During last week (29 September – 3 October), 21 Commissioner-designates were interviewed by the MEPs. These proceedings are part of the process of the formal appointment of the new Juncker Commission. One by one, the Commissioners first responded to written questions and then faced a 3-hour “grilling” by the parliamentary committees based on their portfolio. As expected, some candidates passed smoothly, some faced minor problems and some did not yet pass at all. The Swedish, Portugal or Slovak candidates made a good impression and were approved by the committees without any problems. On the other hand, the Czech candidate Vera Jourova was asked to answer additional questions. The Hungarian and Spanish candidates face problems as well. Most seriously though, the French candidate Pierre Moscovici´s and the British lord Jonathan Hill´s interviews cast serious doubts about whether the college of Commissioners as proposed by the President-elect Juncker could pass the plenary vote. Moscovici, designed to lead the Economic and Monetary Affairs portfolio, is regarded by many MEPs as French “Trojan horse” in the EC and that he could relax the EC´s tight fiscal rules for France. He was tasked to answer several questions over the weekend. Lord Hill, whose portfolio is to be Financial Services, is regarded as untrustworthy due to the fact that Britain is in general opposed to integration in financial services and also due to the fact that he served as a lobbyist for the City in the past. He was also asked to answer several additional questions and he is to come before the MEPs once more.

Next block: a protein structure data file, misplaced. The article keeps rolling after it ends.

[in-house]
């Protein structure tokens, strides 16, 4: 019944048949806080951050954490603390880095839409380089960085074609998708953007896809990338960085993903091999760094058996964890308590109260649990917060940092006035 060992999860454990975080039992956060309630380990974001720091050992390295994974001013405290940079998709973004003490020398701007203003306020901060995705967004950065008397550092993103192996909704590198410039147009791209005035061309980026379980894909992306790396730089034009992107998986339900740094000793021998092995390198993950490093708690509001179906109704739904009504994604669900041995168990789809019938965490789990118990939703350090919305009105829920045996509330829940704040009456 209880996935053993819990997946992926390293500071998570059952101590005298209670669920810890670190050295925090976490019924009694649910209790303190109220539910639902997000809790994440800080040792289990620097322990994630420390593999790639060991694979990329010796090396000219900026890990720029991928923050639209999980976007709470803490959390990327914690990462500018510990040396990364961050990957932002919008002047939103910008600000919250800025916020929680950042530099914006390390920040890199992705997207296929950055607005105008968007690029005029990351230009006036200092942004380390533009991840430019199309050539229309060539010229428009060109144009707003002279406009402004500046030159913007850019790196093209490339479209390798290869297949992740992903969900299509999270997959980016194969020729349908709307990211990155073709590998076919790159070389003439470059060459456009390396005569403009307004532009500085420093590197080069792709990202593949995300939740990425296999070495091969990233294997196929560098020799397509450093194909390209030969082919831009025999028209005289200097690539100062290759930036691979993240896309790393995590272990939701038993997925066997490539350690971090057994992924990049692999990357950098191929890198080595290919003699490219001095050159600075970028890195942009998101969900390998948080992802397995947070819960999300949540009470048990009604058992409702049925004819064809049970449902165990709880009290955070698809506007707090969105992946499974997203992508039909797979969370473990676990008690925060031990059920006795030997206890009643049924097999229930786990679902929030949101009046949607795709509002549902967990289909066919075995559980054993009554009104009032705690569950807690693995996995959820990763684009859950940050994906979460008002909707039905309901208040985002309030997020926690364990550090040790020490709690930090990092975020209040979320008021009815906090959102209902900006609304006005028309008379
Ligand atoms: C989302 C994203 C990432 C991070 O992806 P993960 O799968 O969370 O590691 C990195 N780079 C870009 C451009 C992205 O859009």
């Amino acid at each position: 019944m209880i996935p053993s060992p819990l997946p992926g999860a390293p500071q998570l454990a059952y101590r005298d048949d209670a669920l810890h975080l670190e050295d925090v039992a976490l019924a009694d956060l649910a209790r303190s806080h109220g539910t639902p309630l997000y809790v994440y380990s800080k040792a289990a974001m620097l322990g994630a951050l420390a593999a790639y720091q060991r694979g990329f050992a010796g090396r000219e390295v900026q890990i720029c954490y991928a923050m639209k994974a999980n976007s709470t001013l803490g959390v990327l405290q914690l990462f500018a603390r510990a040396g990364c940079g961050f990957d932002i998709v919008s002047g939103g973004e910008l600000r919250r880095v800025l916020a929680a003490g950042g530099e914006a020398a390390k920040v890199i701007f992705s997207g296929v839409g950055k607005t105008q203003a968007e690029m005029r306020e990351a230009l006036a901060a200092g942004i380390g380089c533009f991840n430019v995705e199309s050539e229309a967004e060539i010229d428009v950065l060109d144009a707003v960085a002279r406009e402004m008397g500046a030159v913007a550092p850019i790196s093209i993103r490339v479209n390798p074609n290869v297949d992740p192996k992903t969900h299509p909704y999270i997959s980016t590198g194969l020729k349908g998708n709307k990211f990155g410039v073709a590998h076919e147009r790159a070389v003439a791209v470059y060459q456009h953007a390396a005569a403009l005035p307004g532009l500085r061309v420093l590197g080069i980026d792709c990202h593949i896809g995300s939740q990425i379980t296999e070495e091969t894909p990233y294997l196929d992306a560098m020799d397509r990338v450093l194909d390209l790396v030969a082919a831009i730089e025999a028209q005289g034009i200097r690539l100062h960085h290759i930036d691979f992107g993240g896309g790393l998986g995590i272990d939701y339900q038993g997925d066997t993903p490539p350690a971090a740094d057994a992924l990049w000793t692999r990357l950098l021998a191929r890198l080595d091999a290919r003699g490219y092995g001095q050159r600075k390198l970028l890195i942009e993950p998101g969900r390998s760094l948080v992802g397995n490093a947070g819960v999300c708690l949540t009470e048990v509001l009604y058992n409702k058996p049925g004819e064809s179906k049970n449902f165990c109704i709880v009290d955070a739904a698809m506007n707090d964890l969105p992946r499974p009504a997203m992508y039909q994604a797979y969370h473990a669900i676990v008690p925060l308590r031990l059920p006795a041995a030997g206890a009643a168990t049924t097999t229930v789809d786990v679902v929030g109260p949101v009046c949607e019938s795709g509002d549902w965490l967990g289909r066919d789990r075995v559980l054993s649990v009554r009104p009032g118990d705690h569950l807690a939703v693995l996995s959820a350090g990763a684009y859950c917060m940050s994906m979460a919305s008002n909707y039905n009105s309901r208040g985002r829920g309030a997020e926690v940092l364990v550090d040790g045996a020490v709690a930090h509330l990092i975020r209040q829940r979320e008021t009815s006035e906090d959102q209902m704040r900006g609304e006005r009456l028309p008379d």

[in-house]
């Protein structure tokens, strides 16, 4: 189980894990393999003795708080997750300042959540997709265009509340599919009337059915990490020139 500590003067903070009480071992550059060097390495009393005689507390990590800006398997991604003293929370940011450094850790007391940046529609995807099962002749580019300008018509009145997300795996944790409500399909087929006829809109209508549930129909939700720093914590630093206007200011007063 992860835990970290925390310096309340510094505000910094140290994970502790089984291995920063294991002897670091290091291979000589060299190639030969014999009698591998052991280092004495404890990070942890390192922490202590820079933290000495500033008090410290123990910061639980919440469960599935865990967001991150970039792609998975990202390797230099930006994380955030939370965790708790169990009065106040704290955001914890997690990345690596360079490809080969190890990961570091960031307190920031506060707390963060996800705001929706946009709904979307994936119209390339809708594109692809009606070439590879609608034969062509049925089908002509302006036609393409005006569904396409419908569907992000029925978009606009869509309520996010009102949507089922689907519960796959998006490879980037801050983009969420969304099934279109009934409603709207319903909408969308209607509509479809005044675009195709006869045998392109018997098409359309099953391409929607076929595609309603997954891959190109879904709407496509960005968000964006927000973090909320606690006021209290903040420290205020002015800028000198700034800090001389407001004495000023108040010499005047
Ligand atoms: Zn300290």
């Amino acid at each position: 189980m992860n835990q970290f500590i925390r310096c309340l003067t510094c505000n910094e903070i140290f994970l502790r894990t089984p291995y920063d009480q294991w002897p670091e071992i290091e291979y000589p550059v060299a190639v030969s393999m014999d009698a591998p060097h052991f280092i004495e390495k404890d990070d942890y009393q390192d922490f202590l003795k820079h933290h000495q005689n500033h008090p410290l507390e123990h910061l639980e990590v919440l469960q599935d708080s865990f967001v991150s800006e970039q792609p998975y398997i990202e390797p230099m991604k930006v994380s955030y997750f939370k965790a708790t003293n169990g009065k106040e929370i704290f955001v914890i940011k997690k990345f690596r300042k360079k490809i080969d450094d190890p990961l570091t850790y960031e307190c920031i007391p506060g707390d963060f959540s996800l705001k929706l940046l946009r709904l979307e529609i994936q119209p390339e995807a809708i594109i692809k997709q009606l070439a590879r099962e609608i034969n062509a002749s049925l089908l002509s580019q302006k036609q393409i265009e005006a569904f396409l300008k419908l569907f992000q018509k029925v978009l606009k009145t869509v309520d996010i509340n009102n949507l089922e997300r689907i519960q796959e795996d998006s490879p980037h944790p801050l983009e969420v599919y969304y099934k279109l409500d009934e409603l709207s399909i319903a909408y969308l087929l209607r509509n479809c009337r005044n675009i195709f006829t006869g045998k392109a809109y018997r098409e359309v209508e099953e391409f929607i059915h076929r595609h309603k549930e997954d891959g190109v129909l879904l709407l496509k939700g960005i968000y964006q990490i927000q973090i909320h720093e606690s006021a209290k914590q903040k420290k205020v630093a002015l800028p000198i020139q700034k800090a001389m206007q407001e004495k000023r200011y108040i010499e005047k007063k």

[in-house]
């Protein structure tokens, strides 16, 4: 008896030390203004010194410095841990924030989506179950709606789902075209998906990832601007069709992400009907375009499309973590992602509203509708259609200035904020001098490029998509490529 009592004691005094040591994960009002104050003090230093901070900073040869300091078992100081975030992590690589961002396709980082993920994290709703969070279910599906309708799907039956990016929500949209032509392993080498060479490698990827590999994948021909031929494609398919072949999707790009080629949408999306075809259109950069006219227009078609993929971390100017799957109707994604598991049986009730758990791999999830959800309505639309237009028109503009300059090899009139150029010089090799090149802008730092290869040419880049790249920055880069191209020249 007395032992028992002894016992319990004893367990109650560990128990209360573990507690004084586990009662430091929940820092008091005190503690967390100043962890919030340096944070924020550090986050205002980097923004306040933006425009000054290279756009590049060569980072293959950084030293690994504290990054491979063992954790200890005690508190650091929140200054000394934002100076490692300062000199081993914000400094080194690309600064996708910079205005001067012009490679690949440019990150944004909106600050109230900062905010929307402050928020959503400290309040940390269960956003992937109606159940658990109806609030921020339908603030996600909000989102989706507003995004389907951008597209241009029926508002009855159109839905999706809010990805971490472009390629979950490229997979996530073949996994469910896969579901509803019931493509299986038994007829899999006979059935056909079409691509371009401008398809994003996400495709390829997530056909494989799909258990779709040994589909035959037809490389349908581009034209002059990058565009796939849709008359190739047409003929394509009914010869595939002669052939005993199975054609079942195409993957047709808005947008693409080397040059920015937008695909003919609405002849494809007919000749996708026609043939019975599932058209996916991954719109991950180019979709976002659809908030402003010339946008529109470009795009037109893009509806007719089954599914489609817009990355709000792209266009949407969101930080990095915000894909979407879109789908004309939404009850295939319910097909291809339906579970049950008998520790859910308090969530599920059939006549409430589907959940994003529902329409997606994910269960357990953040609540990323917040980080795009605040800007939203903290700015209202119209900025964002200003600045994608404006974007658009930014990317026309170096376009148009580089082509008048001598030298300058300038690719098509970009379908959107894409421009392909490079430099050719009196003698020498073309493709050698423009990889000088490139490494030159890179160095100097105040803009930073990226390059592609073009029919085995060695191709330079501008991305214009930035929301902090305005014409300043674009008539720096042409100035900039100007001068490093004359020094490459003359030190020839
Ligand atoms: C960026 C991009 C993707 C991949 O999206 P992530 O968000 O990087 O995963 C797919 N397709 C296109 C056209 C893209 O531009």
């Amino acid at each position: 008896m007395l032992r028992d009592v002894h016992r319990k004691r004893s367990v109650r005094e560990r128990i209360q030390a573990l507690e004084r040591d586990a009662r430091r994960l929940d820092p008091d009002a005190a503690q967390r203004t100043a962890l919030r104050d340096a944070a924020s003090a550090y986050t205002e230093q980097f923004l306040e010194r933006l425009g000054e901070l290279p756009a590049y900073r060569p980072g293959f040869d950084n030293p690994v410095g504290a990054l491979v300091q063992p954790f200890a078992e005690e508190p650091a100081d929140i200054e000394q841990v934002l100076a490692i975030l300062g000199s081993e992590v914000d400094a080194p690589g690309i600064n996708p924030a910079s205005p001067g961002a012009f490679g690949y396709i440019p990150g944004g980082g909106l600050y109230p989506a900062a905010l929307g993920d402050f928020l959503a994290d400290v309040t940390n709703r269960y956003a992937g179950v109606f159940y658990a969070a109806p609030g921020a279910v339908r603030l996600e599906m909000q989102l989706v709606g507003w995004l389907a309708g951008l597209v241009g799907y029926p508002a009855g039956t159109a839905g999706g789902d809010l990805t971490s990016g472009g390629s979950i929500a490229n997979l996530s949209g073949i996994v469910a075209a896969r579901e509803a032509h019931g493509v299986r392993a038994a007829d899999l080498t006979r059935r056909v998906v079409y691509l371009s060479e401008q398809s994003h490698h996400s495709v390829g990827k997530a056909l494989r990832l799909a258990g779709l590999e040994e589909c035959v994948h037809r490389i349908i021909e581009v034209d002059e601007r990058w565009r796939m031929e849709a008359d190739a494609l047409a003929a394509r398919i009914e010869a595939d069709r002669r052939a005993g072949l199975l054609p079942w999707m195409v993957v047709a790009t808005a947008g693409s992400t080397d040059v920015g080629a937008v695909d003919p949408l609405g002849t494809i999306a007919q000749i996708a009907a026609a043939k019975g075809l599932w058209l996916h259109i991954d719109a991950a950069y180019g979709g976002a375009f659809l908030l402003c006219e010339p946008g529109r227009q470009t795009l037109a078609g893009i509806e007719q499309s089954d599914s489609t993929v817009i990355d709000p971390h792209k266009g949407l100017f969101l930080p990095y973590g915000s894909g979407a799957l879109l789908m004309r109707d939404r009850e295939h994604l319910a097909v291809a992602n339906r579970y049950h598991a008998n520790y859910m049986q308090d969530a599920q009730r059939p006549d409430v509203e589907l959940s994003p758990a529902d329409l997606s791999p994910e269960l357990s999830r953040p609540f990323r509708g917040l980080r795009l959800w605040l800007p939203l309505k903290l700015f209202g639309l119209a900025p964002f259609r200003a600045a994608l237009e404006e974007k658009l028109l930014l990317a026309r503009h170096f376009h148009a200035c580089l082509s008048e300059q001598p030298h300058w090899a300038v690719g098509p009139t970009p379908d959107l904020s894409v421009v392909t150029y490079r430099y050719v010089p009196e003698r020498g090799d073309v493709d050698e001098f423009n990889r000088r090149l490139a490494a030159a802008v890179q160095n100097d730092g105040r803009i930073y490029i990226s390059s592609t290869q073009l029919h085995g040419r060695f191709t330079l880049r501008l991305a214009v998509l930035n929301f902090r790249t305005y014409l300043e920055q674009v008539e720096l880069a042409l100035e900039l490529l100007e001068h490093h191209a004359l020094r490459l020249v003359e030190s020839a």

Many analysts point out, however, that the MEPs´ concerns over the problematic candidates are not linked to their competence or their past, but are due to the political fight between the EP political groups. The words “hostage-taking” were used. For example, the socialists do not like the Hungarian Tibor Navracsics, EPP-affiliated, due to his history as education minister under Mr Orban´s government. As a retaliation, the EPP expressed some concerns over the Romanian Cretu, a socialist, to give an example.
The interviews are to be concluded this week and then, at a plenary meeting, the Commission will be put to a vote of approval as a whole. That is, however, if no changes are made before then.
2nd May 2018